The parent imagery starts with God as a father or mother who feel like they have done everything right with their son, loving him, holding him, teaching him to walk, feeding him and so forth, all those things a loving parent does.  But the son, the people of Israel, seem to appreciate none of it, instead preferring the company of those who his parents find undesirable rather than being with those who have nurtured and cared for him.  Because of that, disappointed by that, the parent is ready to let the child suffer the consequences, even to be devastated by the sword of those he has turned to.  It’s harsh, seemingly going beyond what we might call tough love, but according to the law of Deuteronomy, it’s the appropriate punishment; if someone has a stubborn and rebellious son they are to take him to the elders of the town and then all the men of the town shall stone him to death; that’s what it says, Deuteronomy 21; you can look it up.  According to the law, punishment is what has to happen.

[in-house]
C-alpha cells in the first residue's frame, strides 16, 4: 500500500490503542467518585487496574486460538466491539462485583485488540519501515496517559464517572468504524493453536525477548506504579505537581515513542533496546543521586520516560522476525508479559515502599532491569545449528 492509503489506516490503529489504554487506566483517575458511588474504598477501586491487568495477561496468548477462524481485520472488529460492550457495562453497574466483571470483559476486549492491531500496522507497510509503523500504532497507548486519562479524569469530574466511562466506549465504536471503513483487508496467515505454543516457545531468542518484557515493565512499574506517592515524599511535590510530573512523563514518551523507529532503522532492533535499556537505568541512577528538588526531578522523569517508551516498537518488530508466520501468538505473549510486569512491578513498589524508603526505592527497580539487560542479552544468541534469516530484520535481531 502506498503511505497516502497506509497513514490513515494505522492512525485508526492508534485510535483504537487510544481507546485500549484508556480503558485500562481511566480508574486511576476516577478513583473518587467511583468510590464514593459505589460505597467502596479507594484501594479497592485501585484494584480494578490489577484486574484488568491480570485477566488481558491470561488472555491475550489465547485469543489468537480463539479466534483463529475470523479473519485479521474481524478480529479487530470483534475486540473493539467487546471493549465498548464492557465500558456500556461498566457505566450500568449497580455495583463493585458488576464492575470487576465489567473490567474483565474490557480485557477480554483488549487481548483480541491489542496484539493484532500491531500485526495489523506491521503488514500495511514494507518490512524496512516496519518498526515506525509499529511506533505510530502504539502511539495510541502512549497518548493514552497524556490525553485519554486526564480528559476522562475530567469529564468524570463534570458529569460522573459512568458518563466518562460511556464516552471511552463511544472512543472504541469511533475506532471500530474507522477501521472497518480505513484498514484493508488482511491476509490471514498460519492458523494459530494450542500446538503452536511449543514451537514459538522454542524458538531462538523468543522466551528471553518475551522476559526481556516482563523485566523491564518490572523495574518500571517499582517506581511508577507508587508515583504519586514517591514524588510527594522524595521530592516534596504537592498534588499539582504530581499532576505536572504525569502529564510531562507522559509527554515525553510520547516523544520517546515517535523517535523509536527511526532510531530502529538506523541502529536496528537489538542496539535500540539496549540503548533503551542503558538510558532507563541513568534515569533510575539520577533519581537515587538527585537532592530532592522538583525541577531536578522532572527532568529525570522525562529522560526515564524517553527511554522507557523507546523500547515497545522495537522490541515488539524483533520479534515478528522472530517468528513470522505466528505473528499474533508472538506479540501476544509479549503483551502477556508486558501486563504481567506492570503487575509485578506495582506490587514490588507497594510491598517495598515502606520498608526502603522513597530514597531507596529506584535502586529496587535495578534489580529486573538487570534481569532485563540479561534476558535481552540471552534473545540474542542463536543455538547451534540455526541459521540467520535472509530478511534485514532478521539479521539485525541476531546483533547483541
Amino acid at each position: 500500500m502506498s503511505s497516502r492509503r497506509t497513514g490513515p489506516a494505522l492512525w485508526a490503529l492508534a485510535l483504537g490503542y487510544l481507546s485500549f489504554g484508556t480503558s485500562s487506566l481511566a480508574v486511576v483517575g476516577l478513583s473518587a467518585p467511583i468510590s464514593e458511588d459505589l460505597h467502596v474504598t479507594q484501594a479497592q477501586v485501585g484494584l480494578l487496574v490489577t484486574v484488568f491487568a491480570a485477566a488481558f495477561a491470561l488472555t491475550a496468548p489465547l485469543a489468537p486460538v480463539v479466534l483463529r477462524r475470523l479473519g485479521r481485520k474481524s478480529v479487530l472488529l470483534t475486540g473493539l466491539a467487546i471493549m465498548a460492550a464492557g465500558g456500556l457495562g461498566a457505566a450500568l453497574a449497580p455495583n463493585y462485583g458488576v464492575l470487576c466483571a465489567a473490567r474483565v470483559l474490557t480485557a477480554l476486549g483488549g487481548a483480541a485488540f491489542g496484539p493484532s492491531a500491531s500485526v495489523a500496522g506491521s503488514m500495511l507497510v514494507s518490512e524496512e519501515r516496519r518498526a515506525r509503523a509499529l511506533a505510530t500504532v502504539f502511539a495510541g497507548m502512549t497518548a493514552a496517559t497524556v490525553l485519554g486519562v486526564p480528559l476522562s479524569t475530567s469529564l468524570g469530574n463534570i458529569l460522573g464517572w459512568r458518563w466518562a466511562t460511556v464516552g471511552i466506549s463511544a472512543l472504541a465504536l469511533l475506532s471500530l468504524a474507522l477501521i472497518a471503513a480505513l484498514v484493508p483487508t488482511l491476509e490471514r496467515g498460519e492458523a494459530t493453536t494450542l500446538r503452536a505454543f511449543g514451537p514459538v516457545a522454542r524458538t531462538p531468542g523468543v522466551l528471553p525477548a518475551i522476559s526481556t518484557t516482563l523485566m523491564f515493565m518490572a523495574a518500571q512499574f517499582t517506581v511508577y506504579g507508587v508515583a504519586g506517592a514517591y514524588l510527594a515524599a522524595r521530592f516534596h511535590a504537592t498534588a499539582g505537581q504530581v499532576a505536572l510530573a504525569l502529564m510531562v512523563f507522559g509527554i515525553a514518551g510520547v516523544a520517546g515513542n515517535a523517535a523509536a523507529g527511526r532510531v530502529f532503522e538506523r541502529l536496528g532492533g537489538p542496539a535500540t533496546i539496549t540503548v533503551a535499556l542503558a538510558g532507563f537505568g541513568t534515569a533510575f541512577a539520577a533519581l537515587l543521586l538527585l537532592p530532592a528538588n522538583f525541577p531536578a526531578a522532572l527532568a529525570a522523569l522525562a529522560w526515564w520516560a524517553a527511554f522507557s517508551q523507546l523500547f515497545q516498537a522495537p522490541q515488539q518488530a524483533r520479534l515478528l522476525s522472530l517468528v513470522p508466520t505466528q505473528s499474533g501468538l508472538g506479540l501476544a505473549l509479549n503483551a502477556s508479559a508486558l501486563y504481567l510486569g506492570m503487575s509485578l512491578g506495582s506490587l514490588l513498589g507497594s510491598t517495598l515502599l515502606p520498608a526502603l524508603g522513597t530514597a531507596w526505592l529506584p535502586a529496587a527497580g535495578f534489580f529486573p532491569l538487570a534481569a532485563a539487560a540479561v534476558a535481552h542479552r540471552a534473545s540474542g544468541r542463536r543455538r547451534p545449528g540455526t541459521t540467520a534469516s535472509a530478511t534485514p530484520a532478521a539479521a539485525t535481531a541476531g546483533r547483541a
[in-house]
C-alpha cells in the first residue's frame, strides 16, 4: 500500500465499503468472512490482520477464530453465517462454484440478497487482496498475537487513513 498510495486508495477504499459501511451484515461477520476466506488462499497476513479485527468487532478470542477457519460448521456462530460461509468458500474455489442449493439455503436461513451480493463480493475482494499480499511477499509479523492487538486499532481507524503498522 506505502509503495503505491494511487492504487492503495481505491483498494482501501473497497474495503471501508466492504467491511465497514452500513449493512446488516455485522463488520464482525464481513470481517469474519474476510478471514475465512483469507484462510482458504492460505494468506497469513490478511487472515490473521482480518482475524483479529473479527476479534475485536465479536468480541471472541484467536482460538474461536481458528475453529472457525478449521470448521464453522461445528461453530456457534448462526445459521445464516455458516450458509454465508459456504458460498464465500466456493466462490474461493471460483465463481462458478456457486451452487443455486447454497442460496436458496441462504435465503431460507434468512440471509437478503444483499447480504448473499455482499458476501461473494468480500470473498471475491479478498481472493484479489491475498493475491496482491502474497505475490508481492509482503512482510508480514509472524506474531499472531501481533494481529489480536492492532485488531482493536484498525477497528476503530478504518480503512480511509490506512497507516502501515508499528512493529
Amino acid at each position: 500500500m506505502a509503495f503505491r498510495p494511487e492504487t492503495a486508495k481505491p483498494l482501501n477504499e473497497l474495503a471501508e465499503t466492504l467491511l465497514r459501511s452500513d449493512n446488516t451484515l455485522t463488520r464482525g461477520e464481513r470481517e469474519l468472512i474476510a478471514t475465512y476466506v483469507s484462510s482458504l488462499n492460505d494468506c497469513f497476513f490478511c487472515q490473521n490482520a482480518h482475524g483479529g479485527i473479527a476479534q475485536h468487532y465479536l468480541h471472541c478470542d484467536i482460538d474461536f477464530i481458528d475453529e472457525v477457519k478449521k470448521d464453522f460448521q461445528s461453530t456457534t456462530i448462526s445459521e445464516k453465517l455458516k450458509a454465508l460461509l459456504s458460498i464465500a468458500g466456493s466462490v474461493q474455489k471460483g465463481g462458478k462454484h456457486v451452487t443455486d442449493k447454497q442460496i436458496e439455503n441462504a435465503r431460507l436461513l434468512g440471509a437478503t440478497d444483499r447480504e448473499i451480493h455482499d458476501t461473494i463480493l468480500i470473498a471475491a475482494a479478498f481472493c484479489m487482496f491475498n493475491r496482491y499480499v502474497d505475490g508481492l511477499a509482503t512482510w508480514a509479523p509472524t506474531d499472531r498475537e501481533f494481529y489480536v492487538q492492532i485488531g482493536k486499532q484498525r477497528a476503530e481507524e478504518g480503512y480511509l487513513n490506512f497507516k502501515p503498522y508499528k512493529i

Following verse 7 though, there is a shift and it’s almost as if you can see the wheels in the mind of God turning.  Punishment is justified, the law makes that clear; but as Hosea probes the depths he finds a God for whom things aren’t quite that simple, not quite that cut and dried because the compassion of this God far outweighs any desire or need to punish.  “How can I give you up; how can I hand you over?  My heart recoils within me, my compassion grows warm and tender.”  God, the Lord, just can’t go through with it.